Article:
At its low points, Twitter has been a space to spread disinformation, a feed for doomscrolling, an outlet to intensify your anxiety. At its best, it has brought people together, created communities, launched careers, given voice to the previously voiceless, and galvanized movements. As Twitter continues to sputter, Willy Staley offers an insightful examination of what the birdsite has done to the brains of the Extremely Online, and what exactly people have been doing on it for the last decade and a half.

It’s hard to look back on nearly a decade and a half of posting without feeling something like regret. Not regret that I’ve harmed my reputation with countless people who don’t know me, and some who do — though there is that. Not regret that I’ve experienced all the psychic damage described herein — though there is that too. And not even regret that I could have been doing something more productive with my time — of course there’s that, but whatever. What’s disconcerting is how easy it was to pass all the hours this way. The world just sort of falls away when you’re looking at the feed. For all the time I spent, I didn’t even really put that much into it.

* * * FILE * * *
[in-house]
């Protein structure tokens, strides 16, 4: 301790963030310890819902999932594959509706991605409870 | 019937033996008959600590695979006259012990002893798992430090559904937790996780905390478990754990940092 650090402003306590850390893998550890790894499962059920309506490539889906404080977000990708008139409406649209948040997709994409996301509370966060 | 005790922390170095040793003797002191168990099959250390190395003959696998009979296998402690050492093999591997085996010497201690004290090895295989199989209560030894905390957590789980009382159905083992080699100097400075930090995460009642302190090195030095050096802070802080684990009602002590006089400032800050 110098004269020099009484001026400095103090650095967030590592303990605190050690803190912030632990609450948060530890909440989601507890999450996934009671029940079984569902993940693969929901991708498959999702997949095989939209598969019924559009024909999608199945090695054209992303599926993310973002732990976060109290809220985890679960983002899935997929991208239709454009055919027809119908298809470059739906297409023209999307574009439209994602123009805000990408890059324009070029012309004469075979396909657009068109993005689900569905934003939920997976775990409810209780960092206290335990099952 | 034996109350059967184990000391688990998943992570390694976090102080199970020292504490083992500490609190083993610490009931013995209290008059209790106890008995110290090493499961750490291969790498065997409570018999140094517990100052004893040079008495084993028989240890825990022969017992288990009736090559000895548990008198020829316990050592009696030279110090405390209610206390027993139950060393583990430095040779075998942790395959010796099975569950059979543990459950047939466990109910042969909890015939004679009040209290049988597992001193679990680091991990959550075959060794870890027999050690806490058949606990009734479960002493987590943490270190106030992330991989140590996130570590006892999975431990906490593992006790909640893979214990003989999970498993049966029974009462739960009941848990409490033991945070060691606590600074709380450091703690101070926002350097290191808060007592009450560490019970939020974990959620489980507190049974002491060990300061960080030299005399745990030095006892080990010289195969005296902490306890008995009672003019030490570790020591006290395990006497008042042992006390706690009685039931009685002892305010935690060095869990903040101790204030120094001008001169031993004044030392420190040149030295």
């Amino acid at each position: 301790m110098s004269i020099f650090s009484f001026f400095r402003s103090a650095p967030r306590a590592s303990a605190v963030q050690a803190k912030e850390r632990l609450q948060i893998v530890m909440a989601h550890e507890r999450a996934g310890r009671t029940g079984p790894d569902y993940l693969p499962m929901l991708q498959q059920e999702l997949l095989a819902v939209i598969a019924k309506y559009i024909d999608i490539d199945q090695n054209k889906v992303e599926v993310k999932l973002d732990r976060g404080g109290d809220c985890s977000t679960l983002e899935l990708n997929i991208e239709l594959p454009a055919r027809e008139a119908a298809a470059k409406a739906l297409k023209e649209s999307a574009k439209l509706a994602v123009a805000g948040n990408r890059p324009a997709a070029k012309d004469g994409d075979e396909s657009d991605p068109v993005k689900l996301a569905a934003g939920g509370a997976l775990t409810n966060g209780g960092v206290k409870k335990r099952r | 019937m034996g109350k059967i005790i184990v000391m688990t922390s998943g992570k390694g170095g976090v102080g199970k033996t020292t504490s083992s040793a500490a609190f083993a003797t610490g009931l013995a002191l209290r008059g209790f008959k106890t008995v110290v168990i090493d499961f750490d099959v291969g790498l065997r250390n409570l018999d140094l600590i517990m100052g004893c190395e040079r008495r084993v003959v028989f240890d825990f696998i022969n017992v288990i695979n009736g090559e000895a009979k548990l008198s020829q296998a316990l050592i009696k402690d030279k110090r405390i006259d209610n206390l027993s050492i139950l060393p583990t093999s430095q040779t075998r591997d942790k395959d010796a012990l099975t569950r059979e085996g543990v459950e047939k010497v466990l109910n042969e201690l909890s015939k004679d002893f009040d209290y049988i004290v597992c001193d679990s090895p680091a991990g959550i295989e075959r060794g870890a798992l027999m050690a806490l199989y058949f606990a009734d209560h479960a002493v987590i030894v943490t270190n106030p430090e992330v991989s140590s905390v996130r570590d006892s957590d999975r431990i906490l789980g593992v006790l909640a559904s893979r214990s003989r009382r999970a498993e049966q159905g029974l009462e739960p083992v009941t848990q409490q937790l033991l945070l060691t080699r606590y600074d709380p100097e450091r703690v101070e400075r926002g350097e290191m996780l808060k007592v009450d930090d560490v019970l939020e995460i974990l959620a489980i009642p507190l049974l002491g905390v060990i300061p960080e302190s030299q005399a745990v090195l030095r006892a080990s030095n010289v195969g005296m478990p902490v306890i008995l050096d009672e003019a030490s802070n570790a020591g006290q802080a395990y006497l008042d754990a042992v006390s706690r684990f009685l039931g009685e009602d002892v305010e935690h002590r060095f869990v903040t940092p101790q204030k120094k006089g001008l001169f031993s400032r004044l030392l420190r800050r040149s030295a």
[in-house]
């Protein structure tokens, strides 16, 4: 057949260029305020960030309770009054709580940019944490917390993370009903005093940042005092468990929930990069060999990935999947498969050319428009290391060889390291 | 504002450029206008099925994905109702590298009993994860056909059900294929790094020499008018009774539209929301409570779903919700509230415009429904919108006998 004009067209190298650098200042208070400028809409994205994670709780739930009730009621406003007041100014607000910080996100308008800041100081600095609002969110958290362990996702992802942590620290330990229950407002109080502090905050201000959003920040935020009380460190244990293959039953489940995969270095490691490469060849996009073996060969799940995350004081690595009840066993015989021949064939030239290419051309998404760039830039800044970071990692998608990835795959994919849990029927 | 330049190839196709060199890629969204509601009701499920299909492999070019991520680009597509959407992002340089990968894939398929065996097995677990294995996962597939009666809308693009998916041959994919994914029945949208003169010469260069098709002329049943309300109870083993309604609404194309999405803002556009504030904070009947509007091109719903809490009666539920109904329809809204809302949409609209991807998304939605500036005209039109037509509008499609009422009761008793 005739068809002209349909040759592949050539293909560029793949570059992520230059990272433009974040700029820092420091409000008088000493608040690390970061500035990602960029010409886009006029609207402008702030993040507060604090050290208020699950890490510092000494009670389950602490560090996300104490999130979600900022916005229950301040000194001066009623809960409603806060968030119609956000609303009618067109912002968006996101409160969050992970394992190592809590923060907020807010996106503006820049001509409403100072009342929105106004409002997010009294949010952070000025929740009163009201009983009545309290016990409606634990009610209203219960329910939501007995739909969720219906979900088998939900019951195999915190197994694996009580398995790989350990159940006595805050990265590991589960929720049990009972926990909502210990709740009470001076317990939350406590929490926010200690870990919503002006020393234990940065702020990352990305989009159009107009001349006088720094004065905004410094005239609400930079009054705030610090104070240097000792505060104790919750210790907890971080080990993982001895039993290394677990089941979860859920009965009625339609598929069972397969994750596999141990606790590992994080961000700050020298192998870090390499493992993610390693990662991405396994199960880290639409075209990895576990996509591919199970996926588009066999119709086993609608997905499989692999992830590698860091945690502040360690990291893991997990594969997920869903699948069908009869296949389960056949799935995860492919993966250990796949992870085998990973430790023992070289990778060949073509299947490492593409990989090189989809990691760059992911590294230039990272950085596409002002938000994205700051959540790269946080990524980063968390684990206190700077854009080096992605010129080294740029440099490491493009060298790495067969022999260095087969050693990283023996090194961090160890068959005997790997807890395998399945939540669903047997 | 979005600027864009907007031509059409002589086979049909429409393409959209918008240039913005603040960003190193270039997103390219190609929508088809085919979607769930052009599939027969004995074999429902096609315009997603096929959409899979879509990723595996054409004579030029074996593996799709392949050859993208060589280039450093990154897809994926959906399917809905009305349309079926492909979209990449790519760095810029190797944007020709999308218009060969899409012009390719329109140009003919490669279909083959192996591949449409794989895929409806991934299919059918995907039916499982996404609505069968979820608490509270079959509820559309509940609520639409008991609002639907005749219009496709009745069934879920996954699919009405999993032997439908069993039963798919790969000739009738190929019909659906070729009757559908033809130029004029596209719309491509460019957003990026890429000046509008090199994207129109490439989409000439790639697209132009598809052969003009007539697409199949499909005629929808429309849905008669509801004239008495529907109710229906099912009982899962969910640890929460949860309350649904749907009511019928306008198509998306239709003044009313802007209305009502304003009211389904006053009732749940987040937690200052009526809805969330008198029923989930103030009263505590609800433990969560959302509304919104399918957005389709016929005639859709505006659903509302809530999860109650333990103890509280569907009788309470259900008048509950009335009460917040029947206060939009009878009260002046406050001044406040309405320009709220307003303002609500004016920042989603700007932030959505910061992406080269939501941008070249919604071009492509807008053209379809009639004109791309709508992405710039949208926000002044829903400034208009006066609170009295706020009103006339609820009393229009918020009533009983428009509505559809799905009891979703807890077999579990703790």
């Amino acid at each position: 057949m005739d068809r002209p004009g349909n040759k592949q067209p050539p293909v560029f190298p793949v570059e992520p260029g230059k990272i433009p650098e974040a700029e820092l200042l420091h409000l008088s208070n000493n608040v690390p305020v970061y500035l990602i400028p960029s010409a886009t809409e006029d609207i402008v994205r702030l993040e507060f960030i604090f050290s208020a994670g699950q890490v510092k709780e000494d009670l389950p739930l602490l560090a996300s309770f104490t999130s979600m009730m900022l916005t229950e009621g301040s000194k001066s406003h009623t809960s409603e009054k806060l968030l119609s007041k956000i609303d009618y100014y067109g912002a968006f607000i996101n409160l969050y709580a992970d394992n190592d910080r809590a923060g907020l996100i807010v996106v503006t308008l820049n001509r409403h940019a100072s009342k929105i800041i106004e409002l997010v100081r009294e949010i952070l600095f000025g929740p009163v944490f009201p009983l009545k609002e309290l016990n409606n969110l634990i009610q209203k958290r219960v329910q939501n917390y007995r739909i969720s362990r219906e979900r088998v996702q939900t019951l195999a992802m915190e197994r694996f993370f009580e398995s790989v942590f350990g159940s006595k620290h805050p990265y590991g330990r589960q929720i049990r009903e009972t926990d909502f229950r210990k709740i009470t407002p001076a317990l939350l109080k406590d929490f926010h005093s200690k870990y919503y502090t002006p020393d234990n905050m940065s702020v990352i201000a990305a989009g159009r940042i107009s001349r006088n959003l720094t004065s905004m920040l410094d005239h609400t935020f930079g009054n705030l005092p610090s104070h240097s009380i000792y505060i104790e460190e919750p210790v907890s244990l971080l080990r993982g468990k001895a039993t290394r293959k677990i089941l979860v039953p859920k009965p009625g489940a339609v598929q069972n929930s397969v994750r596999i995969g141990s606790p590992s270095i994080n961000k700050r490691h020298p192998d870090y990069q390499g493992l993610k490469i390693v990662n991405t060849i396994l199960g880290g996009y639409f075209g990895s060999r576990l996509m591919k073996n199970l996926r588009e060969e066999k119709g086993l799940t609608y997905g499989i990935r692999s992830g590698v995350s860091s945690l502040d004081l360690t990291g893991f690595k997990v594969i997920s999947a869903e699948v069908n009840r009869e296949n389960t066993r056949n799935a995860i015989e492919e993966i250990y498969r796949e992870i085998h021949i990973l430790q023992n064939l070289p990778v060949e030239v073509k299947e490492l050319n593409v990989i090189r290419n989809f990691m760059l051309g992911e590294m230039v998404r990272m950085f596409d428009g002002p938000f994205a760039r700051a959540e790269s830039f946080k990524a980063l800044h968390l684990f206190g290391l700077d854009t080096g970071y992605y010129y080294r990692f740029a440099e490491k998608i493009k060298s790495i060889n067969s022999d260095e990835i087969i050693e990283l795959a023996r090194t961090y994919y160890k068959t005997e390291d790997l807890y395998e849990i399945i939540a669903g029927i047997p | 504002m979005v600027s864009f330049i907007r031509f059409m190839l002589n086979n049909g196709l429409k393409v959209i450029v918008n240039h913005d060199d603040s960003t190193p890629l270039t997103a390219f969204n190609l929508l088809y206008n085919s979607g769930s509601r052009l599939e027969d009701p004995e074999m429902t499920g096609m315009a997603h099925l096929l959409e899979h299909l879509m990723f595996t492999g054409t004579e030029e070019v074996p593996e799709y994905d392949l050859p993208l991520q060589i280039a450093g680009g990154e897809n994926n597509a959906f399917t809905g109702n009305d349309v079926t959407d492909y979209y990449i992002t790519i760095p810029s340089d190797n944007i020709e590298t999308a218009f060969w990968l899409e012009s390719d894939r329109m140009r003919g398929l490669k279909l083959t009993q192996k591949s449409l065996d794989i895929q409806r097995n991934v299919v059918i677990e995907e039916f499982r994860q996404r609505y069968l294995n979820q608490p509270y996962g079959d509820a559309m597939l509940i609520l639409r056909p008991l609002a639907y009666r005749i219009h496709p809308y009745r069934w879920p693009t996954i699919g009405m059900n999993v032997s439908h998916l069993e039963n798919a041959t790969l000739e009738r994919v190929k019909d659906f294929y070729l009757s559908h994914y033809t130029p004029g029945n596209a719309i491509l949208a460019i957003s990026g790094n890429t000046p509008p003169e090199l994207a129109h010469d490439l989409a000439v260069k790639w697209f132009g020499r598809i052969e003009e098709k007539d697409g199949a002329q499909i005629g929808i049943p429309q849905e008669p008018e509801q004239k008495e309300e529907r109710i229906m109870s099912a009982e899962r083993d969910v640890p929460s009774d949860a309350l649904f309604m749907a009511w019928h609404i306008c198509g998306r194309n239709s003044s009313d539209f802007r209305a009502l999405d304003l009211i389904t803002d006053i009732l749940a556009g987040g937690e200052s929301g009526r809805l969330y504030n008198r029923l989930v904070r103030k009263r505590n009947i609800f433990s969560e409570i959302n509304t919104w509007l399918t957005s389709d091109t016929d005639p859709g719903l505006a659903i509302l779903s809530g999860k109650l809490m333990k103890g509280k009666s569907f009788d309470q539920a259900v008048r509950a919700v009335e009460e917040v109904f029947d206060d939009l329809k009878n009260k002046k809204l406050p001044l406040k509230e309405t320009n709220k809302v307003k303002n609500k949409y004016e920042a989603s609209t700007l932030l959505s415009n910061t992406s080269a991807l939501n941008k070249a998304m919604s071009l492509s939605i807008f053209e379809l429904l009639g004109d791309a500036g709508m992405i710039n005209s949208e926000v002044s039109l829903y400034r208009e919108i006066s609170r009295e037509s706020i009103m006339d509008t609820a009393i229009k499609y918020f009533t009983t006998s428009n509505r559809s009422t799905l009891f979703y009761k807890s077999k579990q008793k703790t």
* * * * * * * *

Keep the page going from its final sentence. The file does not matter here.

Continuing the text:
Cheri Lucas Rowlands

Cheri has been an editor at Longreads since 2014. She's currently based in the San Francisco Bay Area.